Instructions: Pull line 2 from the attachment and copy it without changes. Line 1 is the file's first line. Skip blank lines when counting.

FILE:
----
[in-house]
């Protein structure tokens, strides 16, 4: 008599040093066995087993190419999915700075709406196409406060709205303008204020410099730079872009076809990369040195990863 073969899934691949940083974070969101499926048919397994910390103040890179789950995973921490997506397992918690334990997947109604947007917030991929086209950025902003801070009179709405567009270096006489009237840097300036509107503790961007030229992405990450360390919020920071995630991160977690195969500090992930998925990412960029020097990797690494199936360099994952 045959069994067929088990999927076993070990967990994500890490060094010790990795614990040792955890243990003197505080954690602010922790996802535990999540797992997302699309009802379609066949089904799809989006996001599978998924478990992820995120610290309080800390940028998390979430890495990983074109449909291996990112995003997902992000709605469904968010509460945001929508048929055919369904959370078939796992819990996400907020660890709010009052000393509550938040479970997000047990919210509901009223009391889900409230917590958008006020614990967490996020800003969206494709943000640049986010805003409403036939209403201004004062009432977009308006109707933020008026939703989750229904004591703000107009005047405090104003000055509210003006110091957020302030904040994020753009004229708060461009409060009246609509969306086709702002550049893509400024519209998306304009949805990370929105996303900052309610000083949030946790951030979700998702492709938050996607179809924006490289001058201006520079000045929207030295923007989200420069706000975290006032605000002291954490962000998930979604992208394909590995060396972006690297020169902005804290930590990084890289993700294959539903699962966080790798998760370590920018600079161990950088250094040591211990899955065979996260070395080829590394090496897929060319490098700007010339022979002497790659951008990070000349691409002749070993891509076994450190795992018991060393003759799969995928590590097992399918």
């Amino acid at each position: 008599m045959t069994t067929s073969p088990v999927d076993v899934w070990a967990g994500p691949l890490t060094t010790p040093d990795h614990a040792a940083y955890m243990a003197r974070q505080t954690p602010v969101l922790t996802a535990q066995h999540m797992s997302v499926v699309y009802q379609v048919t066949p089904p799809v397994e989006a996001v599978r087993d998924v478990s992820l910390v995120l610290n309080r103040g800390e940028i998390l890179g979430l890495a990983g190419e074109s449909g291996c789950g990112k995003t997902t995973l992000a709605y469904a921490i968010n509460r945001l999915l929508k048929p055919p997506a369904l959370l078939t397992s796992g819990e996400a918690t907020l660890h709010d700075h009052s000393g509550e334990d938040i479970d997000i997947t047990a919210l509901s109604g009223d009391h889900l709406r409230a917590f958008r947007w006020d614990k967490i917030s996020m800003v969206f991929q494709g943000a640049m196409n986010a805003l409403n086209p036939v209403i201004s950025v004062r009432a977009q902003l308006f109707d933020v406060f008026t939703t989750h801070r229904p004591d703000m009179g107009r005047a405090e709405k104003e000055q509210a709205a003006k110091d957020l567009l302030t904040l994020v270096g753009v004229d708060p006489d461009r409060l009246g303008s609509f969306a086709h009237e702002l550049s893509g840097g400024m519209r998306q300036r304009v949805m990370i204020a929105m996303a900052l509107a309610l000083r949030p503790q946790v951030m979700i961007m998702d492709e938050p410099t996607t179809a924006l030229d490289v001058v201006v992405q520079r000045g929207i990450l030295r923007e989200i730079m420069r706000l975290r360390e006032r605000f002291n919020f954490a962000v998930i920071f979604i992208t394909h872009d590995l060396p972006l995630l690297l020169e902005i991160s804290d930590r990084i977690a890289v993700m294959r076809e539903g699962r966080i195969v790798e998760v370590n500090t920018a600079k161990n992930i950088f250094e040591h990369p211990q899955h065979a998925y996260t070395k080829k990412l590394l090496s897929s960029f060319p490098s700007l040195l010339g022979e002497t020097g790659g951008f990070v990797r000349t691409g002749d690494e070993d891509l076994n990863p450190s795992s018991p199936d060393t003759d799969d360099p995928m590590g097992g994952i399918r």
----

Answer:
């Protein structure tokens, strides 16, 4: 008599040093066995087993190419999915700075709406196409406060709205303008204020410099730079872009076809990369040195990863 073969899934691949940083974070969101499926048919397994910390103040890179789950995973921490997506397992918690334990997947109604947007917030991929086209950025902003801070009179709405567009270096006489009237840097300036509107503790961007030229992405990450360390919020920071995630991160977690195969500090992930998925990412960029020097990797690494199936360099994952 045959069994067929088990999927076993070990967990994500890490060094010790990795614990040792955890243990003197505080954690602010922790996802535990999540797992997302699309009802379609066949089904799809989006996001599978998924478990992820995120610290309080800390940028998390979430890495990983074109449909291996990112995003997902992000709605469904968010509460945001929508048929055919369904959370078939796992819990996400907020660890709010009052000393509550938040479970997000047990919210509901009223009391889900409230917590958008006020614990967490996020800003969206494709943000640049986010805003409403036939209403201004004062009432977009308006109707933020008026939703989750229904004591703000107009005047405090104003000055509210003006110091957020302030904040994020753009004229708060461009409060009246609509969306086709702002550049893509400024519209998306304009949805990370929105996303900052309610000083949030946790951030979700998702492709938050996607179809924006490289001058201006520079000045929207030295923007989200420069706000975290006032605000002291954490962000998930979604992208394909590995060396972006690297020169902005804290930590990084890289993700294959539903699962966080790798998760370590920018600079161990950088250094040591211990899955065979996260070395080829590394090496897929060319490098700007010339022979002497790659951008990070000349691409002749070993891509076994450190795992018991060393003759799969995928590590097992399918």